There will be a fund raiser for the Buffalo River Foundation tomorrow evening 
(Thursday) starting at 6:00pm downstairs at U. S. Pizza on Dickson Street in 
Fayetteville... 


The 4th Rock the River fund raiser with live music by Cindy Woolf and Mark 
Bilyeu: https://www.youtube.com/watch?v=JTtwYcUlXGU 


Make a donation of your choice at the door....

Kimberly G. Smith
University Professor of Biological Sciences
Department of Biological Sciences
Note new office:  SCEN 724
University of Arkansas
Fayetteville, AR 72701
Phone:  479-575-6359  fax: 479-575-4010
Email:  kgsmith AT uark.edu

Subject: Holla Bend NWR
From: Kelly Chitwood <kellyannchitwood AT GMAIL.COM>
Date: Wed, 12 Nov 2014 14:32:25 -0600
Greetings all,

 I will be leading a small tour to the refuge as well as Petit Jean in a few 
days and would appreciate any observations made during the 

upcoming, Arkansas Audubon fall meeting. Our primary focus will be raptors and 
wildlife. We plan to hike the levee trail, which in the past has proven most 
interesting: 

A Golden Eagle on it's kill (Turkey Vulture) and later a fantastic, adrenaline 
pumping run-in with a herd of bucks in full rut. 


 We've dubbed the trail "Marlin Perkins" because of the excitement, but I would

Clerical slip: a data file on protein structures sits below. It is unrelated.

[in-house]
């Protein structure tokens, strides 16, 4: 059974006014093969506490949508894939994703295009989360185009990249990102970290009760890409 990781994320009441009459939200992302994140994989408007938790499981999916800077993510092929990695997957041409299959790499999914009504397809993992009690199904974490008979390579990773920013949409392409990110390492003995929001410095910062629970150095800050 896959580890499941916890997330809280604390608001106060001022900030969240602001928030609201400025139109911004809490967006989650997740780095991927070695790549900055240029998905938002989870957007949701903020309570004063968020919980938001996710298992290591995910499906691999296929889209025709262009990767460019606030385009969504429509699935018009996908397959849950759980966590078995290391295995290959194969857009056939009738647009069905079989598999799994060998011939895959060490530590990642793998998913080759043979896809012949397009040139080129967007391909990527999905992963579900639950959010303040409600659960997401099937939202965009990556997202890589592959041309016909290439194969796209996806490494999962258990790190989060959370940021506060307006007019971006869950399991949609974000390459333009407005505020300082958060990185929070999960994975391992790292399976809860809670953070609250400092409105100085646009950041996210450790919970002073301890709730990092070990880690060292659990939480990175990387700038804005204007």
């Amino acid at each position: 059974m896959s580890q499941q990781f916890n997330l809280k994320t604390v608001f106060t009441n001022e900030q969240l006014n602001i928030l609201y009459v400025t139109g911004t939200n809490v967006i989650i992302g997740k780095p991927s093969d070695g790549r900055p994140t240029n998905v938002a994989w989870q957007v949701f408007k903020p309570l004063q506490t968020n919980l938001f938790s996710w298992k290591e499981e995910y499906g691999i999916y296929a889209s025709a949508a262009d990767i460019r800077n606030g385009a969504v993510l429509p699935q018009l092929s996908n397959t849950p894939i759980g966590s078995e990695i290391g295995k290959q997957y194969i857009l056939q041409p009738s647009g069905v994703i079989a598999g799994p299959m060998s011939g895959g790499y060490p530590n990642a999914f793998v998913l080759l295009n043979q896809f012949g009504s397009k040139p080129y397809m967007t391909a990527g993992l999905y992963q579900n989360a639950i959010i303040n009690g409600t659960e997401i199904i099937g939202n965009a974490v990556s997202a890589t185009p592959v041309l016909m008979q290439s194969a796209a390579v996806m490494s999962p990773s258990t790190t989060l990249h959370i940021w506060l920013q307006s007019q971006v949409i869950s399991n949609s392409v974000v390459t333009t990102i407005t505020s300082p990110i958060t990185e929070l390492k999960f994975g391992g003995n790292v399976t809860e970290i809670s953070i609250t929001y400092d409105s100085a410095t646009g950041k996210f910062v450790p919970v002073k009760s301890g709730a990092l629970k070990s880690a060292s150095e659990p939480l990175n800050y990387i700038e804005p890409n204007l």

be really happy to view a Long-eared Owl in the cedars this time. 



Keep us posted, good luck this upcoming weekend and drive safely to the 
meeting! I hope you guys find a Snowy Owl! :-) 



	Kelly Chitwood
	El Dorado, AR
Subject: FOS
From: Dorothy Cooney <00000061bc52899a-dmarc-request AT LISTSERV.UARK.EDU>
Date: Wed, 12 Nov 2014 10:28:52 -0800
I saw my FOS White-throated sparrow today working the leaf litter in my yard. 
Still waiting for the rest. 


 
Dorothy Cooney
Wickes, AR
Subject: Orange-crowned Warbler
From: Edie Calaway <00000066d9cc52d5-dmarc-request AT LISTSERV.UARK.EDU>
Date: Wed, 12 Nov 2014 06:50:55 -0600
FOS Orange-crowned Warbler , this is the earliest I have seen one in  
my yard! Should be an interesting winter.

Edie Calaway
Little Rock
oxfordgirlsmom AT aol.com
Subject: bald eagle
From: "hudsonre AT aristotle.net" <hudsonre@ARISTOTLE.NET>
Date: Tue, 11 Nov 2014 23:01:54 -0600
Gorgeous mature bald eagle today flying from area of Bull Shoals Dam over our 
house toward lake.